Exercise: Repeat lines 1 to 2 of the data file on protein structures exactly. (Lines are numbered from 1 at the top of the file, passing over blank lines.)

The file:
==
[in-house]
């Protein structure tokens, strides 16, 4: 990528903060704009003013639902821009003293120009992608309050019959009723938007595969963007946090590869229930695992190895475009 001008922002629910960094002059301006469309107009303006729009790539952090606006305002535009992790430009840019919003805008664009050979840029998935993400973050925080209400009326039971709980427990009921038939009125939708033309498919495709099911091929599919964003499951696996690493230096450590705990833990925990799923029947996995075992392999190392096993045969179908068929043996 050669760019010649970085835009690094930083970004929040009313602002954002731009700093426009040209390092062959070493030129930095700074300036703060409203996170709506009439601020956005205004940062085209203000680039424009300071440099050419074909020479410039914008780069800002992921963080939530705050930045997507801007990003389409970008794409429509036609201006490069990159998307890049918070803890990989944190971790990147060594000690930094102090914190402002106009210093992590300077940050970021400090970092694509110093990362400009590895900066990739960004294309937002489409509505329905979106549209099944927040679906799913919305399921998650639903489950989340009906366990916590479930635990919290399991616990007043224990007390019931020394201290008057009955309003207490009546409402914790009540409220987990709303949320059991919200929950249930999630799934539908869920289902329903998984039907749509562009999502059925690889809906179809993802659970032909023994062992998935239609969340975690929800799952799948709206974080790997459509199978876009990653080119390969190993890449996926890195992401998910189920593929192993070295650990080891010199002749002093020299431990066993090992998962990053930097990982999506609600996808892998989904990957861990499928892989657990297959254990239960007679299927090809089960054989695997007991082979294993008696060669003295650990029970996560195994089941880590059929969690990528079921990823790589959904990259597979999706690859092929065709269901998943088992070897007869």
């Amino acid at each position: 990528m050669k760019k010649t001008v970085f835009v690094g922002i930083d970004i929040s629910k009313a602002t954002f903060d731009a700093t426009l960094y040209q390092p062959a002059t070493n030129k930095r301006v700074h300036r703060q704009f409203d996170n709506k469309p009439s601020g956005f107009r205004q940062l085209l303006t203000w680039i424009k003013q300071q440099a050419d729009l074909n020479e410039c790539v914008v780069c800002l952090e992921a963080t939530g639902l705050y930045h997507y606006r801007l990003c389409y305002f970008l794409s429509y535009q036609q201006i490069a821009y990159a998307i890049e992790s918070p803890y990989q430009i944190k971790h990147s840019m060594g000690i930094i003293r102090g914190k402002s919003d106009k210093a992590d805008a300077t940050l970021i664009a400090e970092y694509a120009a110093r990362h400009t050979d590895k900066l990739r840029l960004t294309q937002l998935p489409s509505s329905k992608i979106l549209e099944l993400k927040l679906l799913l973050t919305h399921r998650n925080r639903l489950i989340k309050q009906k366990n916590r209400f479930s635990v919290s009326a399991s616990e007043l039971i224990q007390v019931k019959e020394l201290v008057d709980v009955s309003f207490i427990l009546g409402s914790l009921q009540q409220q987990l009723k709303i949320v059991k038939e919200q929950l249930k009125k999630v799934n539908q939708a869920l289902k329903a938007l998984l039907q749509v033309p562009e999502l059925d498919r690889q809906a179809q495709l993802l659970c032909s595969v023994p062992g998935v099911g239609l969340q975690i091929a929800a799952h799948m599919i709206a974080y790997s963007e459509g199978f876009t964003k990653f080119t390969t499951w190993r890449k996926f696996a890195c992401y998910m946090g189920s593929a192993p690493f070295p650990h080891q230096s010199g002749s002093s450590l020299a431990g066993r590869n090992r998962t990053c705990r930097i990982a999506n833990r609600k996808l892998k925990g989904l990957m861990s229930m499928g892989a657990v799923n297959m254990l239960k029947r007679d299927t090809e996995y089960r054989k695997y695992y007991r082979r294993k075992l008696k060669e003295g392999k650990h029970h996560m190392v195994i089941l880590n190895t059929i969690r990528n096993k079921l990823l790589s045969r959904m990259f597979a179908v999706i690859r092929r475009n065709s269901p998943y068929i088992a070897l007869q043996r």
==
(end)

[in-house]
């Protein structure tokens, strides 16, 4: 990528903060704009003013639902821009003293120009992608309050019959009723938007595969963007946090590869229930695992190895475009 001008922002629910960094002059301006469309107009303006729009790539952090606006305002535009992790430009840019919003805008664009050979840029998935993400973050925080209400009326039971709980427990009921038939009125939708033309498919495709099911091929599919964003499951696996690493230096450590705990833990925990799923029947996995075992392999190392096993045969179908068929043996 050669760019010649970085835009690094930083970004929040009313602002954002731009700093426009040209390092062959070493030129930095700074300036703060409203996170709506009439601020956005205004940062085209203000680039424009300071440099050419074909020479410039914008780069800002992921963080939530705050930045997507801007990003389409970008794409429509036609201006490069990159998307890049918070803890990989944190971790990147060594000690930094102090914190402002106009210093992590300077940050970021400090970092694509110093990362400009590895900066990739960004294309937002489409509505329905979106549209099944927040679906799913919305399921998650639903489950989340009906366990916590479930635990919290399991616990007043224990007390019931020394201290008057009955309003207490009546409402914790009540409220987990709303949320059991919200929950249930999630799934539908869920289902329903998984039907749509562009999502059925690889809906179809993802659970032909023994062992998935239609969340975690929800799952799948709206974080790997459509199978876009990653080119390969190993890449996926890195992401998910189920593929192993070295650990080891010199002749002093020299431990066993090992998962990053930097990982999506609600996808892998989904990957861990499928892989657990297959254990239960007679299927090809089960054989695997007991082979294993008696060669003295650990029970996560195994089941880590059929969690990528079921990823790589959904990259597979999706690859092929065709269901998943088992070897007869």